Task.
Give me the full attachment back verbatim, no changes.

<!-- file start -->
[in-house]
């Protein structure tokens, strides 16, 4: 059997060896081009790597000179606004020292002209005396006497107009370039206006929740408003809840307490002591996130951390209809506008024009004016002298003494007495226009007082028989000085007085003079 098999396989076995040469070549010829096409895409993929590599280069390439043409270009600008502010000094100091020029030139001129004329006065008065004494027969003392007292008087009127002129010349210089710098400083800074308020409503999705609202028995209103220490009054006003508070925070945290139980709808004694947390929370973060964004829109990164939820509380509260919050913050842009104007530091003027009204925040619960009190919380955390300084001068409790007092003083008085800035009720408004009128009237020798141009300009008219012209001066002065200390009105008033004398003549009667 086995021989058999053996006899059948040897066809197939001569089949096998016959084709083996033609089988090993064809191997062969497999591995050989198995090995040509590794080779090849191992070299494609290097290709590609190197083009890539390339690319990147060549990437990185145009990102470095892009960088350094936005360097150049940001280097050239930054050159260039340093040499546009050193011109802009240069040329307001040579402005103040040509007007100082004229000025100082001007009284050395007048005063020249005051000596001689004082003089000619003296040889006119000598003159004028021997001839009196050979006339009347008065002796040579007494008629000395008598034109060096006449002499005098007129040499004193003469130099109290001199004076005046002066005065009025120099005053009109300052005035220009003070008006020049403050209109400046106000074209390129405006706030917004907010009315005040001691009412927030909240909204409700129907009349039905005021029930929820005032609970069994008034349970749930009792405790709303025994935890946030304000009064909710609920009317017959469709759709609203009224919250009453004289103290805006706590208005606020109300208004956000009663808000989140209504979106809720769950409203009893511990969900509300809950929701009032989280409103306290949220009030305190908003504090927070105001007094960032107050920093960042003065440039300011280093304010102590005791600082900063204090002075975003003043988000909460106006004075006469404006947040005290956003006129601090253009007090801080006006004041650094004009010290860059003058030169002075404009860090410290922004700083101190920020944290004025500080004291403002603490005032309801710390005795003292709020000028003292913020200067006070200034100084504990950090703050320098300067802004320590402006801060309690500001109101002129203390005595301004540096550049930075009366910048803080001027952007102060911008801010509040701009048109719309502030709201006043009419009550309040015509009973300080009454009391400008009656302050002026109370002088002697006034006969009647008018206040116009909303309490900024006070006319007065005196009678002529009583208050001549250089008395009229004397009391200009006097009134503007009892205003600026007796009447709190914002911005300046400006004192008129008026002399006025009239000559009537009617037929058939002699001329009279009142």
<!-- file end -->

[in-house]
């Protein structure tokens, strides 16, 4: 059997060896081009790597000179606004020292002209005396006497107009370039206006929740408003809840307490002591996130951390209809506008024009004016002298003494007495226009007082028989000085007085003079 098999396989076995040469070549010829096409895409993929590599280069390439043409270009600008502010000094100091020029030139001129004329006065008065004494027969003392007292008087009127002129010349210089710098400083800074308020409503999705609202028995209103220490009054006003508070925070945290139980709808004694947390929370973060964004829109990164939820509380509260919050913050842009104007530091003027009204925040619960009190919380955390300084001068409790007092003083008085800035009720408004009128009237020798141009300009008219012209001066002065200390009105008033004398003549009667 086995021989058999053996006899059948040897066809197939001569089949096998016959084709083996033609089988090993064809191997062969497999591995050989198995090995040509590794080779090849191992070299494609290097290709590609190197083009890539390339690319990147060549990437990185145009990102470095892009960088350094936005360097150049940001280097050239930054050159260039340093040499546009050193011109802009240069040329307001040579402005103040040509007007100082004229000025100082001007009284050395007048005063020249005051000596001689004082003089000619003296040889006119000598003159004028021997001839009196050979006339009347008065002796040579007494008629000395008598034109060096006449002499005098007129040499004193003469130099109290001199004076005046002066005065009025120099005053009109300052005035220009003070008006020049403050209109400046106000074209390129405006706030917004907010009315005040001691009412927030909240909204409700129907009349039905005021029930929820005032609970069994008034349970749930009792405790709303025994935890946030304000009064909710609920009317017959469709759709609203009224919250009453004289103290805006706590208005606020109300208004956000009663808000989140209504979106809720769950409203009893511990969900509300809950929701009032989280409103306290949220009030305190908003504090927070105001007094960032107050920093960042003065440039300011280093304010102590005791600082900063204090002075975003003043988000909460106006004075006469404006947040005290956003006129601090253009007090801080006006004041650094004009010290860059003058030169002075404009860090410290922004700083101190920020944290004025500080004291403002603490005032309801710390005795003292709020000028003292913020200067006070200034100084504990950090703050320098300067802004320590402006801060309690500001109101002129203390005595301004540096550049930075009366910048803080001027952007102060911008801010509040701009048109719309502030709201006043009419009550309040015509009973300080009454009391400008009656302050002026109370002088002697006034006969009647008018206040116009909303309490900024006070006319007065005196009678002529009583208050001549250089008395009229004397009391200009006097009134503007009892205003600026007796009447709190914002911005300046400006004192008129008026002399006025009239000559009537009617037929058939002699001329009279009142």